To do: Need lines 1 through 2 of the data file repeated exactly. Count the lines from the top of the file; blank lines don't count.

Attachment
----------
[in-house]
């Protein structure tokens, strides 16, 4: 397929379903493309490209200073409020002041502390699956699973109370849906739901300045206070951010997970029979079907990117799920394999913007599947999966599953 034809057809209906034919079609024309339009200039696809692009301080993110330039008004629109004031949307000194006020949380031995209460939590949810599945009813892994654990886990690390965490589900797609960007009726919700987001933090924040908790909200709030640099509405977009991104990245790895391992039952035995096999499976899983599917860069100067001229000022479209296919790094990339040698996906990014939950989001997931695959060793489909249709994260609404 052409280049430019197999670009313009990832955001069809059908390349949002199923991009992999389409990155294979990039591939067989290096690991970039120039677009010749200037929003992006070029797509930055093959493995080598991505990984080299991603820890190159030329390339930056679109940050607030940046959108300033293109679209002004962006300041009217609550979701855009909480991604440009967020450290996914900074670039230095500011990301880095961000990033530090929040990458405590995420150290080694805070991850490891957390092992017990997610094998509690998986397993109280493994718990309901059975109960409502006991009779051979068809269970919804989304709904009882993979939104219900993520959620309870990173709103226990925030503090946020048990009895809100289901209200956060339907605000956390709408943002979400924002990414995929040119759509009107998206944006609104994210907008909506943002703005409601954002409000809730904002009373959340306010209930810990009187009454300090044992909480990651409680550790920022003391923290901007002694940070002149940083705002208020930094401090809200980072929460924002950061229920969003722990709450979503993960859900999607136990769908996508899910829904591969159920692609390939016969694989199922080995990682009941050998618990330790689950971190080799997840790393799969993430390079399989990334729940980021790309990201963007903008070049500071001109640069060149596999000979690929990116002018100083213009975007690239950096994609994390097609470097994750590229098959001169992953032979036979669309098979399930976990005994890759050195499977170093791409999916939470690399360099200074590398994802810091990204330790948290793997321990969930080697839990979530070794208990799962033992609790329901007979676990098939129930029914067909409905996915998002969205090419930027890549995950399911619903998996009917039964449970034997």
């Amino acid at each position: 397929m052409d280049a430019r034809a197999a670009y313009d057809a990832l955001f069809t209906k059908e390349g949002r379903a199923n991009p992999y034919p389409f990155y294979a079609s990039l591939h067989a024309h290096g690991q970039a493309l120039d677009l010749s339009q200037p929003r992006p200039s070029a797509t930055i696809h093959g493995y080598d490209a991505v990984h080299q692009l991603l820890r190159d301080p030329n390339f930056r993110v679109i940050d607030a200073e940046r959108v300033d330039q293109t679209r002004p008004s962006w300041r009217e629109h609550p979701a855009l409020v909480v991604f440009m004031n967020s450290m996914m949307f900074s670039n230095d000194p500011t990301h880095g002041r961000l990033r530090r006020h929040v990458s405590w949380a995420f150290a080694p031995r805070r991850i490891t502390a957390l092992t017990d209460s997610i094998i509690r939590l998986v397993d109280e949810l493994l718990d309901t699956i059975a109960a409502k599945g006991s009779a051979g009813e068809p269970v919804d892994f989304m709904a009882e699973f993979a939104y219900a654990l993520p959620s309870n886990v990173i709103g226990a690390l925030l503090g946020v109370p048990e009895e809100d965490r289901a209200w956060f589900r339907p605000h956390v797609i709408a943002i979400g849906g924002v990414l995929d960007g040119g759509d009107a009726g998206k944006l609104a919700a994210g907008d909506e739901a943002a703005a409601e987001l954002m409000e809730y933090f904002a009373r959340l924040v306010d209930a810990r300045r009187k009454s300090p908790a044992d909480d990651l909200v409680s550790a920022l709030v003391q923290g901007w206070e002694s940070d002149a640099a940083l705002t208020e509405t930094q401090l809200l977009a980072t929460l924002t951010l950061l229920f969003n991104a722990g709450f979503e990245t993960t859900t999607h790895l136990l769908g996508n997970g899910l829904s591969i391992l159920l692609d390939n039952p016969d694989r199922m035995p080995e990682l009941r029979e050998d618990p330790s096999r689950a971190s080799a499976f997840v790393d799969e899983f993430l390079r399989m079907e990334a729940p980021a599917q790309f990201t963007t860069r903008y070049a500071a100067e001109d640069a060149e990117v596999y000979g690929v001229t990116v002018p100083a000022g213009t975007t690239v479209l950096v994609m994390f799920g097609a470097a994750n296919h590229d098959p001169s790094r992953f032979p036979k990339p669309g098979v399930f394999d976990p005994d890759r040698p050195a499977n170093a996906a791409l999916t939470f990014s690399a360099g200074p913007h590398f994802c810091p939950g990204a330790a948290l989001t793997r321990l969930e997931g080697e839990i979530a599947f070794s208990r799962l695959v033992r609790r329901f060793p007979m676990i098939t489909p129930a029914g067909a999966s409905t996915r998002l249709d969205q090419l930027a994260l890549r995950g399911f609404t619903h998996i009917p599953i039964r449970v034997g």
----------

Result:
[in-house]
């Protein structure tokens, strides 16, 4: 397929379903493309490209200073409020002041502390699956699973109370849906739901300045206070951010997970029979079907990117799920394999913007599947999966599953 034809057809209906034919079609024309339009200039696809692009301080993110330039008004629109004031949307000194006020949380031995209460939590949810599945009813892994654990886990690390965490589900797609960007009726919700987001933090924040908790909200709030640099509405977009991104990245790895391992039952035995096999499976899983599917860069100067001229000022479209296919790094990339040698996906990014939950989001997931695959060793489909249709994260609404 052409280049430019197999670009313009990832955001069809059908390349949002199923991009992999389409990155294979990039591939067989290096690991970039120039677009010749200037929003992006070029797509930055093959493995080598991505990984080299991603820890190159030329390339930056679109940050607030940046959108300033293109679209002004962006300041009217609550979701855009909480991604440009967020450290996914900074670039230095500011990301880095961000990033530090929040990458405590995420150290080694805070991850490891957390092992017990997610094998509690998986397993109280493994718990309901059975109960409502006991009779051979068809269970919804989304709904009882993979939104219900993520959620309870990173709103226990925030503090946020048990009895809100289901209200956060339907605000956390709408943002979400924002990414995929040119759509009107998206944006609104994210907008909506943002703005409601954002409000809730904002009373959340306010209930810990009187009454300090044992909480990651409680550790920022003391923290901007002694940070002149940083705002208020930094401090809200980072929460924002950061229920969003722990709450979503993960859900999607136990769908996508899910829904591969159920692609390939016969694989199922080995990682009941050998618990330790689950971190080799997840790393799969993430390079399989990334729940980021790309990201963007903008070049500071001109640069060149596999000979690929990116002018100083213009975007690239950096994609994390097609470097994750590229098959001169992953032979036979669309098979399930976990005994890759050195499977170093791409999916939470690399360099200074590398994802810091990204330790948290793997321990969930080697839990979530070794208990799962033992609790329901007979676990098939129930029914067909409905996915998002969205090419930027890549995950399911619903998996009917039964449970034997």